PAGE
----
Protesters including Jay Leno and actress Frances Fisher spoke out at the Beverly Hills Hotel Monday against its owner, the Sultan of Brunei, because of anti-gay and anti-woman laws imposed by his country.
“I mean – stoning? What century are we in?” asked Leno, who retired from hosting NBC’s “Tonight Show” in February. “It’s outrageous.”
Leno compared the sultan of the Southeast Asian country to Los Angeles Clippers owner Donald Sterling, who was banned from the NBA last week after a racist rant.
“Let’s put it in perspective. The people in the Beverly Hills Hotel are the Clippers. The Sultan is Sterling,” Leno said. “We don’t blame anyone who works at the hotel. They’re just the Clippers players, they’re doing their game.”
The Feminist Majority Foundation organized the protest after deciding to move tonight’s Global Women’s Rights Awards from the Beverly Hills Hotel to the Hammer Museum in Westwood.
Speakers included board members Leno and his wife, Mavis Leno, as well as Fisher (“Titanic”) and Eleanor Smeal, the president of the women’s rights organization.
“We cannot hold a human rights and women’s rights event at a hotel whose owner would institute a penal code that fundamentally violates women’s rights and human rights,” Smeal said in a previous statement. “‘Kill-a-gay’ laws, or laws that allow the flogging of women for abortion, violate international law and have no place in civilized society.”
Phase one of the Brunei’s new penal code, based on Islamic criminal punishments, went into effect on May 1. Muslim citizens of the Southeast Asia country, which neighbors Malaysia, can now be fined or jailed for offenses including not performing Friday prayers, becoming pregnant out of wedlock, propagating other religions and indecent behavior.
Phases two and three of the law will subject adulterers and gay people to stoning, flogging and amputation.
Hassanal Bolkiah, the leader of Brunei, controls the Brunei Investment Agency, which owns the Dorchester Collection, the company that runs the Beverly Hills Hotel, as well as the Hotel Bel-Air.
“While we recognize people’s concerns, we believe this boycott should not be directed to our hotels and dedicated employees. The economic impact of this not only affects our loyal team members but extends to the local community, our valued partners and suppliers,” Dorchester Collection CEO Christopher Cowdray said in a statement in response to the protest. “Today’s global economy needs to be placed in a broader perspective. Most of us are not aware of the investors behind the brands that have become an integral part of our everyday life, from the gas we put in our cars, to the clothes we wear, to the way we use social media, and to the hotels we frequent. American companies across the board are funded by foreign investment, including Sovereign Wealth Funds.”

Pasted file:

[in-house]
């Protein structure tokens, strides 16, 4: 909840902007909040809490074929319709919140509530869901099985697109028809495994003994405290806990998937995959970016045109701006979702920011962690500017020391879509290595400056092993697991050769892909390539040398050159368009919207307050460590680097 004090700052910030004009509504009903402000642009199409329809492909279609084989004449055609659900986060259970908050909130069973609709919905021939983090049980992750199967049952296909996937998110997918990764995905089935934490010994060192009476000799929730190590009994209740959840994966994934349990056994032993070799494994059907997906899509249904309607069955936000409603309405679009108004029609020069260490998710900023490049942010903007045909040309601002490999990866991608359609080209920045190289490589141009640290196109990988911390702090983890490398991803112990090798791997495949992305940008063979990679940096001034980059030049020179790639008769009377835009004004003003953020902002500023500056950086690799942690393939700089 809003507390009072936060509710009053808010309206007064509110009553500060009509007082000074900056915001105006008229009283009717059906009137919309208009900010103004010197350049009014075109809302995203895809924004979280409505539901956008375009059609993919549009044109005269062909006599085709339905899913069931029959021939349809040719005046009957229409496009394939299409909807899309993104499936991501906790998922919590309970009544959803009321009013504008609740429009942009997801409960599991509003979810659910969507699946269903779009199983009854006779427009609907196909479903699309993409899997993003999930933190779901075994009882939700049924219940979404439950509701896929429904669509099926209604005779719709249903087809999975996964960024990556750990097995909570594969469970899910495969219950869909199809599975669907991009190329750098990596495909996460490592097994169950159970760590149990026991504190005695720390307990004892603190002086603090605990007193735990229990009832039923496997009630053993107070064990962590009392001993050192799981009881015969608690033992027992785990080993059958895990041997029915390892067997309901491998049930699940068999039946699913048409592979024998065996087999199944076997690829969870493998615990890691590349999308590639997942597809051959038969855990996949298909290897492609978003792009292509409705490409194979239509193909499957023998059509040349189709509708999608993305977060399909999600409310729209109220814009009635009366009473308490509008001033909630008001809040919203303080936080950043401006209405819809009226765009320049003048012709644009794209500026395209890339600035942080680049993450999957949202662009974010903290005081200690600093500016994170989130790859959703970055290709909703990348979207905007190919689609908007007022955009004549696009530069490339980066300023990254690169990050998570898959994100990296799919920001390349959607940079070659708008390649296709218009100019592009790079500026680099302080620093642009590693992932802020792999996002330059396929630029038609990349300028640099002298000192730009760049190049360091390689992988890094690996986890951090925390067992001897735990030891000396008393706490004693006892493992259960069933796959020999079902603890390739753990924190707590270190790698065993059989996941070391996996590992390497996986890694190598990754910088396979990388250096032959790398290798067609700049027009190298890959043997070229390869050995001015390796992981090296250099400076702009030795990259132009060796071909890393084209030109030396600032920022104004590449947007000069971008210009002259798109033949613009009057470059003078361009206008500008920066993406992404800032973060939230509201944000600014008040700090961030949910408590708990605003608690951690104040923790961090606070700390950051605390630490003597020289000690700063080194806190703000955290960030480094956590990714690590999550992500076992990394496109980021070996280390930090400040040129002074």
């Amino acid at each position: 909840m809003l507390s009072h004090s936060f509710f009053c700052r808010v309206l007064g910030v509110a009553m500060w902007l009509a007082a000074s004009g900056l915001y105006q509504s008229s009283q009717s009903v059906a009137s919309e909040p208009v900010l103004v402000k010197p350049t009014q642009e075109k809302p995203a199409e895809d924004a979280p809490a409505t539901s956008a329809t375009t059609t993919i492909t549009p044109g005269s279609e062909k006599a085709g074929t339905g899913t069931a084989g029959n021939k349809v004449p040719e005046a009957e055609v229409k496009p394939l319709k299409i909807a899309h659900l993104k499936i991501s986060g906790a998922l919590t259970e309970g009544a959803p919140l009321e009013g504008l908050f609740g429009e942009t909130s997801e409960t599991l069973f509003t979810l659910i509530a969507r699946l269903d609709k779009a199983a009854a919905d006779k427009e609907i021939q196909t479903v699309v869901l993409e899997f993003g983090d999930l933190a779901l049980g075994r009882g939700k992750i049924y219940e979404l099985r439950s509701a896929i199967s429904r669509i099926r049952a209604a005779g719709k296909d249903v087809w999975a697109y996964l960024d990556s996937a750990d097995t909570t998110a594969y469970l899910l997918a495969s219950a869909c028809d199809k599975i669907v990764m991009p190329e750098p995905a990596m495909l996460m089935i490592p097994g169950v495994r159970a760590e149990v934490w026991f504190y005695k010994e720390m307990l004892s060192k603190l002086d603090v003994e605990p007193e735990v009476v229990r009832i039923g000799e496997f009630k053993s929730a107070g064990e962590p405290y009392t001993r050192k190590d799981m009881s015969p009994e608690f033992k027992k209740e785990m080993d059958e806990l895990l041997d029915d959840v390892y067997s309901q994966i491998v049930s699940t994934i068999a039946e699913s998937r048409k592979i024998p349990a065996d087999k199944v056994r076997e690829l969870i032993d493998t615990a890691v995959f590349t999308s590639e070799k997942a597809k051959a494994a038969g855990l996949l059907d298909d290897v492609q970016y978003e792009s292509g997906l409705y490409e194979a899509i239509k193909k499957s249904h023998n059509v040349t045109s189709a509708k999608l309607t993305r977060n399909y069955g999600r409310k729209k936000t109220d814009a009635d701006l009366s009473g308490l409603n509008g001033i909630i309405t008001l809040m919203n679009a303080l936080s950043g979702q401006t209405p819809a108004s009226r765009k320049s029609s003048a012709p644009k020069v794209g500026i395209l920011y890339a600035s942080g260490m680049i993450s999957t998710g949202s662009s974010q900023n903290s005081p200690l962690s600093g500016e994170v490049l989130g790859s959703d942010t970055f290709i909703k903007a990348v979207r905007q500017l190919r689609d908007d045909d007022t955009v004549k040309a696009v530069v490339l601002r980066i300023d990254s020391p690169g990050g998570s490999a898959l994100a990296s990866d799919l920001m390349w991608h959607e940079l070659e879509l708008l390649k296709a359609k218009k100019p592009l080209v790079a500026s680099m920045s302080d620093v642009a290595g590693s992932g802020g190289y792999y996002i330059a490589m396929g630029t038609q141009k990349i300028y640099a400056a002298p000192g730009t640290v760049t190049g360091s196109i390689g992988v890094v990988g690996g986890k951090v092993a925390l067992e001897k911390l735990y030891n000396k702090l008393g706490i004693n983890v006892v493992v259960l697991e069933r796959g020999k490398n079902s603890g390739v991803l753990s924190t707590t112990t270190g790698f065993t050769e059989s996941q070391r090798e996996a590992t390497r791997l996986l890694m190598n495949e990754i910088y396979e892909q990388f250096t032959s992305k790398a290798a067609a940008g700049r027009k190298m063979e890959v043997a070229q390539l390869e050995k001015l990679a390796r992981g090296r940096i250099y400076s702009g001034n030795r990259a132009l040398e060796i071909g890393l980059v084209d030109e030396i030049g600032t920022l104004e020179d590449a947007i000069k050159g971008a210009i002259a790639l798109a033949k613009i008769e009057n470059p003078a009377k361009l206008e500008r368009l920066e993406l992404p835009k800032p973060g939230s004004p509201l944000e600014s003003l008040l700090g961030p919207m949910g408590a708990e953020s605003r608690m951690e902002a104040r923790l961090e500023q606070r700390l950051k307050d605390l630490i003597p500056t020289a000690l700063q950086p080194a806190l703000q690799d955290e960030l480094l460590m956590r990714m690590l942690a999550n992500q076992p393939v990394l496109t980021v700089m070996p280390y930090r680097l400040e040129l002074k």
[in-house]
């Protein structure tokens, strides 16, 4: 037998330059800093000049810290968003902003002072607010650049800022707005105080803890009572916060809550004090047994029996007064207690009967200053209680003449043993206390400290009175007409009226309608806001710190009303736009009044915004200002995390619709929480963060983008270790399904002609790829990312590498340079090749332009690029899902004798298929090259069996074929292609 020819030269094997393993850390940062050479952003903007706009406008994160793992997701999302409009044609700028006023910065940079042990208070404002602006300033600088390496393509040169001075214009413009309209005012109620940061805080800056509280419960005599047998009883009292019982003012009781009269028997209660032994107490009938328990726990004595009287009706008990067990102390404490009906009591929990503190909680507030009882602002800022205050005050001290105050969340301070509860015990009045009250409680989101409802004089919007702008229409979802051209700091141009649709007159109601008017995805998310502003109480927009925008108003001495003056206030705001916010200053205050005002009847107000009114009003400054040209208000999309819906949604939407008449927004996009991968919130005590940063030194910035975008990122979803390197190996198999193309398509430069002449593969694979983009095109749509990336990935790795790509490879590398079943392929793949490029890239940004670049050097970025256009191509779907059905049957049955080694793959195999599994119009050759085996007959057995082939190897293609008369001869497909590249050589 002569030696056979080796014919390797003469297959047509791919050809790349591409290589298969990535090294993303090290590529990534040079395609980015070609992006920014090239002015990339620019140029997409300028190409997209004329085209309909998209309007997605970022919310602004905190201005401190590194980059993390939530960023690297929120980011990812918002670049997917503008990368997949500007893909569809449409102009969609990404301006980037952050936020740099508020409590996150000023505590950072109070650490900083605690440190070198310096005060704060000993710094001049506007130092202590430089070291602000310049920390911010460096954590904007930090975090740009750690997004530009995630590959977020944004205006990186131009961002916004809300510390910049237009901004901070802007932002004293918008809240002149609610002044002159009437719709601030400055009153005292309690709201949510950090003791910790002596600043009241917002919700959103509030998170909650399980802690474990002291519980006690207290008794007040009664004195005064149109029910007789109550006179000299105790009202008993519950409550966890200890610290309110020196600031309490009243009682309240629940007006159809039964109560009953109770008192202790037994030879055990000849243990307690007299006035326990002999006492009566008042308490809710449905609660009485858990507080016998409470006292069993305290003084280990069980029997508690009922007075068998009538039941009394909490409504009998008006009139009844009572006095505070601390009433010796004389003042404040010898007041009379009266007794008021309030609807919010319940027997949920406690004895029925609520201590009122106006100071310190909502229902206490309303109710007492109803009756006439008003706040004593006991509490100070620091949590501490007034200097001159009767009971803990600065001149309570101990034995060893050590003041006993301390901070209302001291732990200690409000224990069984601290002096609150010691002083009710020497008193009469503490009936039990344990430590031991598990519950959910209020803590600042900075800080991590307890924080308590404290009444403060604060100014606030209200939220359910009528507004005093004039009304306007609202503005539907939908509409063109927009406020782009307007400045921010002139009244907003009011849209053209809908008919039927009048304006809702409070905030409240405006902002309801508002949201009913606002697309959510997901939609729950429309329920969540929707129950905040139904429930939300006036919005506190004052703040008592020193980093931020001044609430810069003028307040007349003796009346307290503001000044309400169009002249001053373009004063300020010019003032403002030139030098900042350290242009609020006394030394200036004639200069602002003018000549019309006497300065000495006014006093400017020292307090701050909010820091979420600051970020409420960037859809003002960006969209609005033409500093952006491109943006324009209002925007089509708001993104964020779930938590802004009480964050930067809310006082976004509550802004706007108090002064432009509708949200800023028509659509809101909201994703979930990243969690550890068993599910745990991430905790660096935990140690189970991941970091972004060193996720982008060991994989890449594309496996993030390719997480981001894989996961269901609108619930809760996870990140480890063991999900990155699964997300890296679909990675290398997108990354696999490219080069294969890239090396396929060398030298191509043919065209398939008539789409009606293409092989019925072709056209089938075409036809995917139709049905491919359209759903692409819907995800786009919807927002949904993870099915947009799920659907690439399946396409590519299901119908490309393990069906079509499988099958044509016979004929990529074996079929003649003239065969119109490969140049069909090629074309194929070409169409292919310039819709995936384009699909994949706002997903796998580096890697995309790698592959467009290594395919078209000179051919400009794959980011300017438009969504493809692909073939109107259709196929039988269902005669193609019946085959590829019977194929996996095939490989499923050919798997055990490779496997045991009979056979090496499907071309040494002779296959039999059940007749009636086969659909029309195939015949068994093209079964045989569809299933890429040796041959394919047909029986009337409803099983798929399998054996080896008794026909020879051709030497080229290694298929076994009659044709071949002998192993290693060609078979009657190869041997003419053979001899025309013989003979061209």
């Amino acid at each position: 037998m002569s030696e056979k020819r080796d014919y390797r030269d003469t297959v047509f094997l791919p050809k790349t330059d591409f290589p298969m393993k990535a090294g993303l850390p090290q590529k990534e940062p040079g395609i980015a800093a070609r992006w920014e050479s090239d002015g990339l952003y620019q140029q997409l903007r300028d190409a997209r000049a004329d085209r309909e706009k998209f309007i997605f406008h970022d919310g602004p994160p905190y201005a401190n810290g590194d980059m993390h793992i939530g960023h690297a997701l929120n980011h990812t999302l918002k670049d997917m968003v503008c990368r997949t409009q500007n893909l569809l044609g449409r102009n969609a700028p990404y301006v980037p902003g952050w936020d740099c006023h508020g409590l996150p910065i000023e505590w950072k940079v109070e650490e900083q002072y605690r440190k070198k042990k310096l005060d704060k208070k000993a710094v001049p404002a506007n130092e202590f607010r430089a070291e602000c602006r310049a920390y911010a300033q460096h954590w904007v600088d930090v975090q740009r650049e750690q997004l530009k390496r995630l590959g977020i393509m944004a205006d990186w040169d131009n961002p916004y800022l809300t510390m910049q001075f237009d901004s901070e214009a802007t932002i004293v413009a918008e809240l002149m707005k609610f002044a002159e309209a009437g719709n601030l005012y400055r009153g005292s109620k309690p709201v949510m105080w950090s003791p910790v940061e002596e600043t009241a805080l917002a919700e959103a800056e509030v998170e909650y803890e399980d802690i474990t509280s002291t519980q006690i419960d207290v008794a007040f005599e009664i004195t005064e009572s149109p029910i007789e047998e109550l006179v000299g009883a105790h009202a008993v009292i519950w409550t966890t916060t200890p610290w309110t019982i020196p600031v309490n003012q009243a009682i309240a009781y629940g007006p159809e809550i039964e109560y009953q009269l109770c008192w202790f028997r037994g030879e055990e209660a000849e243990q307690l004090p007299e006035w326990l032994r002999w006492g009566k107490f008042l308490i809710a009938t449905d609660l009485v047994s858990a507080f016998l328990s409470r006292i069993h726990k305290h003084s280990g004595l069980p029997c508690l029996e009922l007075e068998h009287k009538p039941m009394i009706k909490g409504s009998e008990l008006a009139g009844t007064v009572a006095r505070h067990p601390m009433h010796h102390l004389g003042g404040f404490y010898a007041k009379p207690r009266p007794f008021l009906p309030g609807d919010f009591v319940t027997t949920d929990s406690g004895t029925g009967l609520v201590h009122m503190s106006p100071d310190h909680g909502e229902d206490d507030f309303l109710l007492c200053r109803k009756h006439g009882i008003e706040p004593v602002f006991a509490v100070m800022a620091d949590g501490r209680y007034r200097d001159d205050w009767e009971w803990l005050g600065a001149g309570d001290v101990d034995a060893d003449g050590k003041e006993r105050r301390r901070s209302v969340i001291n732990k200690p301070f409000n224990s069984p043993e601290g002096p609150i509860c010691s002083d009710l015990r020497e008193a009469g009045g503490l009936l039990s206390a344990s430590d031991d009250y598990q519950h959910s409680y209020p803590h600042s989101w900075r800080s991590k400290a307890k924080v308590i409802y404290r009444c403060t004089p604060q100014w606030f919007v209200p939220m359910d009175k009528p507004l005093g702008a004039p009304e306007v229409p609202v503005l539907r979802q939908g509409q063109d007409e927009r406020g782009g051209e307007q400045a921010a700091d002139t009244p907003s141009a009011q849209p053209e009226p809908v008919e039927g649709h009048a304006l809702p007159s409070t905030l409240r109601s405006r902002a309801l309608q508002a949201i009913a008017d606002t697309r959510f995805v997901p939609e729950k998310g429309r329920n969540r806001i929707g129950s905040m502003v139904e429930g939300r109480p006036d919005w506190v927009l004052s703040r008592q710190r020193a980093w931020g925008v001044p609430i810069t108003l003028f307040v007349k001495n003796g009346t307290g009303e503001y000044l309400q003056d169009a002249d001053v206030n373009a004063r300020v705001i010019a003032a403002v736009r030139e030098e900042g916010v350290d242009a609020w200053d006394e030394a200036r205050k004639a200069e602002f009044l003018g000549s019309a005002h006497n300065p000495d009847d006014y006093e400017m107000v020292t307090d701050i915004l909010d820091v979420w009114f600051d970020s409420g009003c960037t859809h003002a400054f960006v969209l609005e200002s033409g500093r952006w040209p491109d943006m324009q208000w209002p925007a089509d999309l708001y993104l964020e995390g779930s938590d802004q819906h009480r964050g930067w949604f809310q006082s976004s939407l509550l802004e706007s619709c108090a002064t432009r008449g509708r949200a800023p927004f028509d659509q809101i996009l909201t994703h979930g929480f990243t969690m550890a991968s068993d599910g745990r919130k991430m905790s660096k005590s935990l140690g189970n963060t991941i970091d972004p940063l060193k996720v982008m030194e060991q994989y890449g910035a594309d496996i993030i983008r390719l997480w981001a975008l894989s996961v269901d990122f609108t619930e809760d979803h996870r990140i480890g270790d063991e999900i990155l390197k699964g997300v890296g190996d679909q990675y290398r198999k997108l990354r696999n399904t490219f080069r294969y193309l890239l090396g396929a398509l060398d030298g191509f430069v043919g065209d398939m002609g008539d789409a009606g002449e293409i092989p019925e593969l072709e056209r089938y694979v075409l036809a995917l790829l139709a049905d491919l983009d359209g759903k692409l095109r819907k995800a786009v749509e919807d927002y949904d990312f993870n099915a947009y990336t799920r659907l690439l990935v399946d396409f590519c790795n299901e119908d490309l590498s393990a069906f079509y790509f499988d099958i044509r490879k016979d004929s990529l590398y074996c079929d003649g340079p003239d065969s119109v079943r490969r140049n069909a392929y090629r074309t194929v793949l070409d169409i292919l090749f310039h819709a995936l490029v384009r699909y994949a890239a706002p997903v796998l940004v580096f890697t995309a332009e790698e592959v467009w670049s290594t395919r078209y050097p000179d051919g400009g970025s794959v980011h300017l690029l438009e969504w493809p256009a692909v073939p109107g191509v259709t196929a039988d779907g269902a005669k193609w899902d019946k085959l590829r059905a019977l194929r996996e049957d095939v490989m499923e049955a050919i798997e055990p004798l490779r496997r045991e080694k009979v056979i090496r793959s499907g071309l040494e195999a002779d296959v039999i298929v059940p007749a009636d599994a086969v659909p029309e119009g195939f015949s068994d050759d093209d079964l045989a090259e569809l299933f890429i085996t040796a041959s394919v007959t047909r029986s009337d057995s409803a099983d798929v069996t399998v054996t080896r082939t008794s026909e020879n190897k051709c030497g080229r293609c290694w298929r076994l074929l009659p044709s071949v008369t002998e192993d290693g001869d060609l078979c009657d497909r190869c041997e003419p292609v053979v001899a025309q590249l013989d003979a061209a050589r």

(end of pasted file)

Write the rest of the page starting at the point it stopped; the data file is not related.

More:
Protests in front of the historic hotel on Sunset Blvd. began last month. A number of organizations have canceled events there due to the link between the hotel and Bolkiah.
The Motion Picture & Television Fund announced on Monday that it has decided to move its annual pre-Oscar charity bash, The Night Before the Oscars, which had been held at the hotel since 2003.
Teen Line, a confidential phone helpline for teenagers, also announced on Monday that it would move its annual fundraising luncheon, scheduled for Wednesday. The event honoring Amy Pascal, co-chairman of Sony Pictures Entertainment and chairman of Sony Pictures Entertainment Motion Picture Group, will now be held on the Sony lot.
The Beverly Hills City Council is meeting on Tuesday to discuss a resolution condemning Brunei’s new laws, and encourage “the government of Brunei to divest itself of the Beverly Hills Hotel.”
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